Size matters in government, too

The New Mexico Economic Development Department employs fewer than 100 people and has a pretty simple business model: it promotes economic development.

The New Mexico Health Department employs well over 3,000 people. It operates eight residential medical facilities, including hospitals and nursing homes, has about 45 field offices and runs an alphabet soup of programs dealing with public health, nutrition, prevention of diseases, mitigation of bad behavior such as addiction, and more.

The Tourism Department has fewer than 100 employees to market New Mexico as a tourism destination, coordinating what might otherwise be less effective marketing by separate communities and businesses.

The Children, Youth and Families Department employs close to 2,000 people. It is the corrections agency for underage offenders and at-risk youth, operates several residential facilities including — according to comments from those who have been inside — scary places housing extremely scary teenagers.  Among its other programs are a few that look suspiciously similar to programs of the Health Department or the Human Services Department.

You want to save money in state government? Don’t consolidate the small agencies. Break up the big ones.

Several agencies are sized between 100 and 1,000 employees, among them:  Environment, Energy and Minerals; Public Safety; Workforce Solutions; State Engineer; and Workers’ Compensation. Whether they are currently well managed or not, these agencies are of manageable size.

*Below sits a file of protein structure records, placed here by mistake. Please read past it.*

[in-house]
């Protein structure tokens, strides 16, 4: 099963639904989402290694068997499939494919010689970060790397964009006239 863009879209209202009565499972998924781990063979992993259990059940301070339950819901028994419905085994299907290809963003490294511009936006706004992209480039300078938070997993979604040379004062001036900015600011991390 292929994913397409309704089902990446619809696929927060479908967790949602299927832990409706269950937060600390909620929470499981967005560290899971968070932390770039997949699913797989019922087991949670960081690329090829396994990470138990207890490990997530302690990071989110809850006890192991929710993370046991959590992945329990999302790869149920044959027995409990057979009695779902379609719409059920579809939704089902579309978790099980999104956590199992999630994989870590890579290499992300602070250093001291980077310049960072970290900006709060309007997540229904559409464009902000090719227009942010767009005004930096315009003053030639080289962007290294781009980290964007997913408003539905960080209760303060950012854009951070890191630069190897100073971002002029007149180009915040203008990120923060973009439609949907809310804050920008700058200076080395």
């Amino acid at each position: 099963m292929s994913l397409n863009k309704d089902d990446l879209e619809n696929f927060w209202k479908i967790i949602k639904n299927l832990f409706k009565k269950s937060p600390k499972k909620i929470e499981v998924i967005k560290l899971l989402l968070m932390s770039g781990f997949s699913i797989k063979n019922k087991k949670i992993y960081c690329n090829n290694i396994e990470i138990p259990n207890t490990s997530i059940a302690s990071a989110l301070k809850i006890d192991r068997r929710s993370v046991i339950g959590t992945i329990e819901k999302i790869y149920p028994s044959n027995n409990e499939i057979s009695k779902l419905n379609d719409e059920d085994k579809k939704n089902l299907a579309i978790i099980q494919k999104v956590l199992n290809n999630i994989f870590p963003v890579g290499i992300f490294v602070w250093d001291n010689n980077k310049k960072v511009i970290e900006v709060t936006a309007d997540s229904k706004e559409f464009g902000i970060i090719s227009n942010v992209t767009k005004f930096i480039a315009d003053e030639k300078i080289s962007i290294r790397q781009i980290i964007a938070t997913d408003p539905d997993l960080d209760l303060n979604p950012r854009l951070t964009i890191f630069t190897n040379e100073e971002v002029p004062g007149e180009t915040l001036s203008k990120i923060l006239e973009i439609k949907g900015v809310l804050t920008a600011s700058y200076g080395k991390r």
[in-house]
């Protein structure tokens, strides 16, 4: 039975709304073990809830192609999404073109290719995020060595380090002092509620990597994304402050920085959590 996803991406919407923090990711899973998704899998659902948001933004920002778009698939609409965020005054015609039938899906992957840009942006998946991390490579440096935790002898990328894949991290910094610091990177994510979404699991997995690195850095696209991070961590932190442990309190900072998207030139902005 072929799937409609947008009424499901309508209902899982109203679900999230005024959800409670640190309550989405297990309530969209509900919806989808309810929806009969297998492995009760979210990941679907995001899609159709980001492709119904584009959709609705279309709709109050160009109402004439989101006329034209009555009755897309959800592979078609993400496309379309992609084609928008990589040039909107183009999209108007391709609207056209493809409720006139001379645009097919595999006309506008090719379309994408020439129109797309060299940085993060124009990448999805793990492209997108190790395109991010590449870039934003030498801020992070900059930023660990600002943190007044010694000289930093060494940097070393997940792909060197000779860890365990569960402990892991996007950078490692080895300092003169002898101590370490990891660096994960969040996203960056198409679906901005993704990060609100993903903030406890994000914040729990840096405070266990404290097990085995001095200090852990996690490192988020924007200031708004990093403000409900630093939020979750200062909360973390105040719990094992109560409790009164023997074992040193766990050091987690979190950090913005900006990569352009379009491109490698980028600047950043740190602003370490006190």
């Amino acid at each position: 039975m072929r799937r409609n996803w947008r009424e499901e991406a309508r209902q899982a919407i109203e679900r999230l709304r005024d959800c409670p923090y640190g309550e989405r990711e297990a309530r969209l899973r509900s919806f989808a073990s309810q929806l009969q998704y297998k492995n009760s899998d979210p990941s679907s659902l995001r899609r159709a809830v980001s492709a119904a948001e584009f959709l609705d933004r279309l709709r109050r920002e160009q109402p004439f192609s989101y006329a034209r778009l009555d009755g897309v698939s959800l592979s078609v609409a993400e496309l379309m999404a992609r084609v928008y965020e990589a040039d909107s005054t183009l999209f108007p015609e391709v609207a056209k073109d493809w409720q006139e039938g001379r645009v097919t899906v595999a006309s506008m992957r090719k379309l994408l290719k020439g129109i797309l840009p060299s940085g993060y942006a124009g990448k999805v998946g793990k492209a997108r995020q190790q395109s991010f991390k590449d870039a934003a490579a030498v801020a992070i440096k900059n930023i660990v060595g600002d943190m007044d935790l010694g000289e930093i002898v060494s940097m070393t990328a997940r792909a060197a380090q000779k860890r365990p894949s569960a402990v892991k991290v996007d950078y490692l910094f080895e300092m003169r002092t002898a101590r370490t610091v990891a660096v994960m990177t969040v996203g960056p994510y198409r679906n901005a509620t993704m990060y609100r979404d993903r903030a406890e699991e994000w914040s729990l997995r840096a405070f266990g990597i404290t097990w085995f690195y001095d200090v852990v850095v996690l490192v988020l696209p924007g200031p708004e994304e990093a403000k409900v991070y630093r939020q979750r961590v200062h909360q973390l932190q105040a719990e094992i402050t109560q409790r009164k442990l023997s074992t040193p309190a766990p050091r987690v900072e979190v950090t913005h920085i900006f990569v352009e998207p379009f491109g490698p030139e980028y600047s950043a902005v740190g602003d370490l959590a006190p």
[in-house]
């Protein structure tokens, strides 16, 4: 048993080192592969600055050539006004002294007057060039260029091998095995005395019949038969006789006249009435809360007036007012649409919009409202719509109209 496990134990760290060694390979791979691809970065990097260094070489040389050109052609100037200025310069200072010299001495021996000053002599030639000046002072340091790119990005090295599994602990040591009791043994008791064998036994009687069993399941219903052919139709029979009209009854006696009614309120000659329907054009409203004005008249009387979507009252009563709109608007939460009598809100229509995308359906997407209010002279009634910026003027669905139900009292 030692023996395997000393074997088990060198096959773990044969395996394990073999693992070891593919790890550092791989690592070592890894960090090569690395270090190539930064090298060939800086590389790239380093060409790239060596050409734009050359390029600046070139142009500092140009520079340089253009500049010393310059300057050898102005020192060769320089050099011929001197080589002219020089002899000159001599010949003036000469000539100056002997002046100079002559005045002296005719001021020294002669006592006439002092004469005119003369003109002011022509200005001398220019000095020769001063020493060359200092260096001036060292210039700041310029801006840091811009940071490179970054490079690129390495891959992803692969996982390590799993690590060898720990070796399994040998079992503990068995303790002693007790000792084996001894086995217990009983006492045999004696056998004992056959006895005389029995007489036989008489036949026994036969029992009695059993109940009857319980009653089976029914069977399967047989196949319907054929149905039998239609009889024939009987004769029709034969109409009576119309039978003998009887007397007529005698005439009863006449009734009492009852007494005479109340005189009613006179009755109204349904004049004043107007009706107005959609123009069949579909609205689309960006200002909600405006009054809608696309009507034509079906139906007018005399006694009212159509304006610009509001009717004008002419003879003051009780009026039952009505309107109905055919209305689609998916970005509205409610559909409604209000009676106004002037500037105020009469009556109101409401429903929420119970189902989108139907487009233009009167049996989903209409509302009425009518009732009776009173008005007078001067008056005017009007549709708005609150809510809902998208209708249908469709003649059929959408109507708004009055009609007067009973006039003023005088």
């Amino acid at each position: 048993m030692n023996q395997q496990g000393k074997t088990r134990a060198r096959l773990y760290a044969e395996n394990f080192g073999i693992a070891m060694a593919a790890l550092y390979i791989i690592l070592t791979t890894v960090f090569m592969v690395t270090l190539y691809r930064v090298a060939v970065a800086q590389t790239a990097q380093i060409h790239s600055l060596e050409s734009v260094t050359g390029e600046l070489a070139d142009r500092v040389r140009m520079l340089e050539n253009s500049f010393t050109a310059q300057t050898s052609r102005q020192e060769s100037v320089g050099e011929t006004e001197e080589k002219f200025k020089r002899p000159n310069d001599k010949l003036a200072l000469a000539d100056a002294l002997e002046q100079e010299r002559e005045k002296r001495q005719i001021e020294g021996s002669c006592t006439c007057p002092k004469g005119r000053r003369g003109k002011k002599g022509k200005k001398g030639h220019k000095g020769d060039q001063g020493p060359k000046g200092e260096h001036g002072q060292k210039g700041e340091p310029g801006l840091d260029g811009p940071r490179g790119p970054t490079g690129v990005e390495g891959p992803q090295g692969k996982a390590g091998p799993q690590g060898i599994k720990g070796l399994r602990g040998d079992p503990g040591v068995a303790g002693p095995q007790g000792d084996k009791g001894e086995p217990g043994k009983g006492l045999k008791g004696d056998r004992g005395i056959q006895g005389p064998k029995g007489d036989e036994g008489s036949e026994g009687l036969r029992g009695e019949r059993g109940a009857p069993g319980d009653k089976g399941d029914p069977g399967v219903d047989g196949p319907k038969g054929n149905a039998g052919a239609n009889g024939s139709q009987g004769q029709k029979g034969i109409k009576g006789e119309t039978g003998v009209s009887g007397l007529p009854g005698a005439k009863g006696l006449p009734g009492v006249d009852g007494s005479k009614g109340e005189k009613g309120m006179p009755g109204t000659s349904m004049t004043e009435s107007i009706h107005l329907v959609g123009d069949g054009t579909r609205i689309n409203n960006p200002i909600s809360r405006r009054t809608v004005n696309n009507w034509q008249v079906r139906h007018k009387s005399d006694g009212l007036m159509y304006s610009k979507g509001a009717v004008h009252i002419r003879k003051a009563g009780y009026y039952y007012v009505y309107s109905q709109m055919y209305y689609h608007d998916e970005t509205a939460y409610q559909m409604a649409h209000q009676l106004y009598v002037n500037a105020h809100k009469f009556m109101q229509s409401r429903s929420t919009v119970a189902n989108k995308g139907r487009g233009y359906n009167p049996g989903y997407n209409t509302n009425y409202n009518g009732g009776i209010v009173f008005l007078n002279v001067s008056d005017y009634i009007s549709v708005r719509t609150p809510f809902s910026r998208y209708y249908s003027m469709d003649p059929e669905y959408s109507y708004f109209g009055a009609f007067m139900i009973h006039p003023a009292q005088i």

If very small agencies (like Economic Development and Tourism) are combined, administrative costs could be saved. Otherwise, it’s hard to see how the state could save anything by slamming agencies together. Instead, combining forces the bureaucracy to grow. The cabinet secretary can’t possibly know what’s going on in the far flung outposts unless he or she has a regiment of deputies whose job is to find out what the heck is going on out there, report back to the boss, transmit the boss’s orders, then go back out to the boonies and find out why those orders won’t work.

In a smaller agency, the secretary might speak directly to employees and find out that his brilliant, brand new management concept has been done three previous times under three previous secretaries and didn’t work, for reasons that could be enumerated by anyone with institutional memory, which will not include the aforesaid deputies.

The boonies, you understand, include not only the Maxwell and Pie Town field offices but work stations 20 feet from the secretary’s office. In New Mexico state government, commonly, rank and file employees are told very little about what other employees do. Employees are not encouraged to talk to each other across bureau boundaries, or to make recommendations outside their own narrow specialization. This is logical for an institution in which training for rank and file employees to develop expertise in their subject area barely exists. (Note the word “expertise.” I don’t mean how to use spreadsheets.)

To save money in state government, somebody has to look in detail at specific programs and figure out what can be reduced or eliminated. If the new administration wants to make a sincere effort do that, it doesn’t make sense to start out by overwhelming its cabinet secretaries.

And while you’re at it, please change the name of Workforce Solutions (give me a break) back to Labor. It won’t save any direct taxpayer dollars but it will reduce the consumption and cost of Tums for thousands of New Mexico taxpayers; and I can vouch personally (I have looked) that some back pages on its Web site still say DOL, four years after that ridiculous name change.

Triple Spaced Again, © New Mexico News Services 2010; posted in 2011

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